JOHANNESBURG – The round-robin phase is done and all that’s left to do is for the Crusaders to win their next three games and collect their 10th Super Rugby title – and deservedly so.
Well, that’s my prediction anyway.
It’s been another interesting and intriguing Super Rugby competition. All 15 teams have completed their regular season fixtures, and one can again look at the final log table and shake one’s head. And then give thanks that the competition format will change from 2021. The new-look 14-team competition where everyone plays everyone, before the knockout rounds, cannot come soon enough.
The current conference system, which rewards teams simply because they are in a certain conference rather than what their results are, has proved to be a major flaw in determining the top seeds for the play-offs. It is why it is right and fair that the top four teams in future contest the semi-finals – even if those teams are from the same country.
This season, it is the Hurricanes and Bulls who have been done in, and the Brumbies and Sharks who have benefited.
Because the Crusaders (58 points) won the New Zealand Conference and topped the overall log, it meant the Hurricanes (53) could finish no higher than fourth, because second and third place overall would be taken by the top earning teams from the South African and Australian Conferences – the Jaguares (51) and Brumbies (48).
So, while the Hurricanes – the second best team overall points-wise – will host a quarter-final at home in Wellington this weekend, they will most likely have to travel outside of New Zealand to play a semi-final which, for a team that registered the most number of wins in the competition (12), is not fair.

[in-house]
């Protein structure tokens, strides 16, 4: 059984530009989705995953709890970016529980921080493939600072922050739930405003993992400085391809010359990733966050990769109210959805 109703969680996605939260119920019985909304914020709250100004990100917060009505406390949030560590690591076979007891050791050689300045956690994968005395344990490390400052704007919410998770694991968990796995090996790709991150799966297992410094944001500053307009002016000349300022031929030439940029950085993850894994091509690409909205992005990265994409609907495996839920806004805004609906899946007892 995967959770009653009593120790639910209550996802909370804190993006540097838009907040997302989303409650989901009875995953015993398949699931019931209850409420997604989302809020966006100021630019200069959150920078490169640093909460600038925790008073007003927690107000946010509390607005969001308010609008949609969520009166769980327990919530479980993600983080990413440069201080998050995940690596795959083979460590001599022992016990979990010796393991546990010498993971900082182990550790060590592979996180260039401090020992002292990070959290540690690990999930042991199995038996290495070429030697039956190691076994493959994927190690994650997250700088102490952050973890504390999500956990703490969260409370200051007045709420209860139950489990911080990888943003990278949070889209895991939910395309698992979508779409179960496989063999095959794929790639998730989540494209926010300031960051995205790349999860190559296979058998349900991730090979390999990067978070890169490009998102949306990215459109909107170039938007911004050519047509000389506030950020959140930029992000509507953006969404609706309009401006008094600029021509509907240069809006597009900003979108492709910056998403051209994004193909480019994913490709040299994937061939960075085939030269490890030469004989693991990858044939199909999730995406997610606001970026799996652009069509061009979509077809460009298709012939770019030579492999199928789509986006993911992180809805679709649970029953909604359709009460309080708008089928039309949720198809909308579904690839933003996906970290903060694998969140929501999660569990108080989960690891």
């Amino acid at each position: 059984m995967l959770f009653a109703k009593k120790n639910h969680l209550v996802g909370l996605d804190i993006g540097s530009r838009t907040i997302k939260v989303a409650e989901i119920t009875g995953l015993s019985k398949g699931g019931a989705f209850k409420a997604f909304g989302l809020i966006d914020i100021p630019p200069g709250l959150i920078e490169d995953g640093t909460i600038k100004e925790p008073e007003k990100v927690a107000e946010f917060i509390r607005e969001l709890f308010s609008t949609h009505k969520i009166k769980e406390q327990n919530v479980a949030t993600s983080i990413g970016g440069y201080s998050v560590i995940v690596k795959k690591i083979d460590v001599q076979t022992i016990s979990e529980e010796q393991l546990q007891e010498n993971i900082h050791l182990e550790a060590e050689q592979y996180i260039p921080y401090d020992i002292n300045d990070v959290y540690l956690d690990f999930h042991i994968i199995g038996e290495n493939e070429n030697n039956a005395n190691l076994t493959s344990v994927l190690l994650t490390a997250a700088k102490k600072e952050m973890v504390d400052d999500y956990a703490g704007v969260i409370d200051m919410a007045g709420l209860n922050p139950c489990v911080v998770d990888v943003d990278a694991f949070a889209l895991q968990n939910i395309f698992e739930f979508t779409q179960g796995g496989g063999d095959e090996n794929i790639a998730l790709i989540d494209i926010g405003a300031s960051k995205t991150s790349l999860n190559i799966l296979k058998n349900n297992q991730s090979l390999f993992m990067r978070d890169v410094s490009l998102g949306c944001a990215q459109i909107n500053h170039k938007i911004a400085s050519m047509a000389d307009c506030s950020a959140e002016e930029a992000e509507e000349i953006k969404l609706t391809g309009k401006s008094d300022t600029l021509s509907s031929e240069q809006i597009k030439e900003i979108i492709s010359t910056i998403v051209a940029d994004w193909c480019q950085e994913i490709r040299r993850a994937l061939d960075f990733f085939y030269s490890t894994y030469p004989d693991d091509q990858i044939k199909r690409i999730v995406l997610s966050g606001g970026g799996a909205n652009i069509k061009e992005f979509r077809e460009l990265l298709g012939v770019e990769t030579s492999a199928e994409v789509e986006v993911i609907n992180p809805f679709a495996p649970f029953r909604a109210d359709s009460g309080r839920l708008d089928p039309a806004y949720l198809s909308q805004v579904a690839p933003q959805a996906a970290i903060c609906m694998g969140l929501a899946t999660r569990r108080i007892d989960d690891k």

The most harshly affected though must be the Bulls. Their reward for finishing fifth overall – and the highest of the wildcard teams with 41 points – is a trip to Wellington … But then one could argue – and rightly so – that a team finishing fifth out of 15 shouldn’t be anywhere close to playing in the knockout rounds.
The Brumbies – because they won the Aussie Conference – will also play at home this weekend, even though they only have the fourth most number of points, but the Sharks, who finished sixth and enjoyed a poorer campaign than the Bulls, will be happier about facing, and fancy their chances against, the Brumbies in the quarters, rather than the Hurricanes, who the Bulls face.
Looking back, the South African teams endured a poor competition. The highest placed Bulls won eight matches (50 percent), the Lions also eight, and the Sharks and Stormers seven each. Shockingly, only the Sharks of the four South African teams were able to score more tries than they conceded in their 16 games, and only marginally (40 scored to 39 conceded). The other three sides were all in the negative: Bulls (42 to 50), Lions (53 to 64) and Stormers (34 to 46).
The last four months have delivered a number of controversial refereeing decisions, questionable suspensions, a coach succumbing to stress and another labelling the media “cockroaches”; the Sunwolves have been axed, and Robbie Fleck, too, and injuries rocked several franchises’ hopes of a better showing, while crowd attendance figures have remained concerning.
And at the end of it all, I’m predicting the Crusaders will again come out on top. Has anything really changed in Super Rugby?